This is an edited / supplemented version of an email sent to family to let them know I reached Asuncion safely. Enjoy!
Friday night I shared a wonderful evening at the Sheets’ residence with home made pizza, last minute preparations (including cool pannier artwork by Talia), Mexican wedding cookies from ‘Lita, and a majorly overtime parting pingpong game with Rob. Later on Talia and I bid our tearful farewells at the LAX international flights terminal and I started the life-station that I’ve been thinking hard about for two years, now.
After a flight time of a little under 24 hours I arrived safely in Asuncion, PY — bike in hand. I was nervous because my luggage was sent on standby, but it got here safe. I had some hassles on the way: my (Taca, for you internationales out there) made me buy a refundable return ticket (I’d only bought a one way) that cost $900. Big thanks to Talia for helping me pay for that — I only had $700 accessible in my account when I left. Fortunately the $900 is *refundable,* minus the $25 fees associated with it. I was frustrated to find out later that the Paraguayan Visa man didn’t want to see anything but my Pasaporte. The $900 temporary / $25 permanente expense and all of its associated stress was completely unecessary.
I got through TSA checkpoints just fine, but when I connected in Costa Rica they stole a bunch of stuff that I probably shouldn’t have had in my bag anyway — a bungee cord, a pedal wrench, a tiny scissors, grandpa Eli’s pocket knife, the titanium spork Rachel Sheets gave me for the trip, and all of my lighters.
I was fragile at that point — very very tired and very very sad to have left Talia behind in Los Angeles. The officers at Costa Rican checkpoints all carried revolvers out in the open, too, and something about that bothered me. When the officer found Grandpa’s (tiny) swiss army knife in my bag, which I’d forgotten about, I broke down in front of the entire Costa Rican checkpoint line and sat in a chair and cried — recalling the whole time the little bit I’d heard about machismo Latino culture. That was embarassing, but also healthy.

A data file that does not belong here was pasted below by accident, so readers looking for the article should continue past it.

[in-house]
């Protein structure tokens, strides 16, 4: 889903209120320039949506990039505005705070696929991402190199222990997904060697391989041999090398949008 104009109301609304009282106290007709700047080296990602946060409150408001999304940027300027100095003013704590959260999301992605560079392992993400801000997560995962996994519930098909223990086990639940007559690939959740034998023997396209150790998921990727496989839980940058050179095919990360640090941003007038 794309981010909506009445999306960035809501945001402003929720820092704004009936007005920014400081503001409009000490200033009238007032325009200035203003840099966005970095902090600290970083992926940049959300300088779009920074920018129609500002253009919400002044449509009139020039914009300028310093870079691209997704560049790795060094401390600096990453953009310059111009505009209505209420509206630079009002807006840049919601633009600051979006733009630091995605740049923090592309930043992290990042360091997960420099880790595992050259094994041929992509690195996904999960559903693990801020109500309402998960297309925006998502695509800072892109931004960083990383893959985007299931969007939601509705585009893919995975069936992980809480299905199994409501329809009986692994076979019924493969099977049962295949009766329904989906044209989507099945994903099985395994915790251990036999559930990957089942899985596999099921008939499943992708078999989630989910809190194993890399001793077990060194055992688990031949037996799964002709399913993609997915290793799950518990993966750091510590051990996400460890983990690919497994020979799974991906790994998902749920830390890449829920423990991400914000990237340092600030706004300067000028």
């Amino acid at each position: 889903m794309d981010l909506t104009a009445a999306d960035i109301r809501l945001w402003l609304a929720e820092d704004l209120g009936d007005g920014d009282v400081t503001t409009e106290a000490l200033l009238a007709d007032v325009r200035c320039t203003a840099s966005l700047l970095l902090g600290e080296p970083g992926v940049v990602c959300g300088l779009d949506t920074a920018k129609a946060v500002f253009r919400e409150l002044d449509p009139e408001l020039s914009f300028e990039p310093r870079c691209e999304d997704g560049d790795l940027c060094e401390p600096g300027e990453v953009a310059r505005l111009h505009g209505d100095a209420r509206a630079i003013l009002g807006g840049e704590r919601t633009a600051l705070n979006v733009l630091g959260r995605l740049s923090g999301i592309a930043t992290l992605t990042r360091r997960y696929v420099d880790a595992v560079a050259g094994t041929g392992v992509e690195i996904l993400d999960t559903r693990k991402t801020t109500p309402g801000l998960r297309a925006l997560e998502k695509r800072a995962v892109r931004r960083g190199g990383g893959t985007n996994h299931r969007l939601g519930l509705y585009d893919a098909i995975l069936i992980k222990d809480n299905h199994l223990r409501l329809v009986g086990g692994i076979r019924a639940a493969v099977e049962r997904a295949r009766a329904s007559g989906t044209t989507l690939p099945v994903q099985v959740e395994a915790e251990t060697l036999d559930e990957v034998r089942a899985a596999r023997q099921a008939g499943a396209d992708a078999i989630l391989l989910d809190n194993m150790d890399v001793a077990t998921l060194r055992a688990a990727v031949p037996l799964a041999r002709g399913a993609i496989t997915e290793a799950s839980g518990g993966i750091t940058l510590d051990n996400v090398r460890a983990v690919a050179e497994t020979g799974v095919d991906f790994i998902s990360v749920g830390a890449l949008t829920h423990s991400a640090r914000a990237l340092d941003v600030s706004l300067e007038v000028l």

I arrived late to Asuncion — 3:30 AM local time — and didn’t feel comfortable bothering my generous hosts at that time, so spent the night in the Asuncion airport. I wasn’t kicked out, but received lots of interested inquiries from the officials at the airport, as well as generous (though confused) help from the astonishing number of people loitering at the airport. At 3:00 AM the place wasn’t busy, but it was full of people apparently just “hanging out.” Same thing when I woke up this morning — there’s a cultural difference here that I don’t understand yet.
It was very hard to travel so far away from home all on my own. Now I’m thankful to have been picked up by Dave Schmidt and welcomed into a belated mothers’ day gathering — I feel very much welcome here and fear is a far away thing. I shared a game with the gathered family the name of which I forget, but which is akin to bocce ball and shuffle board, only on a much smaller round table. This has been a great environment to encounter my limitations in Spanish and also be “crash-coursed” in the local dialect. I learned today that Paraguayan Spanish is (as it is in many other places, I guess) heavily influenced by the native Guarani — resulting in what one person described as a “muddy, muddy Spanish.”
There are dogs everywhere and the roads of the capital city are in many places worse than Goshen’s. Very interesting.
I’m sure when I lay down to sleep tonight the reality of everything will hit me again. It’ll be a tearful few days, punctuated also by great joy as I reunite with my friends over a common adventure.
The next post you see here should (hopefully) be a mix of voices — no more of this three voices / one voice baloney!
Pray for us, wish us luck, and keep us in your thoughts as we conclude our final preparations (our bikes are still in pieces).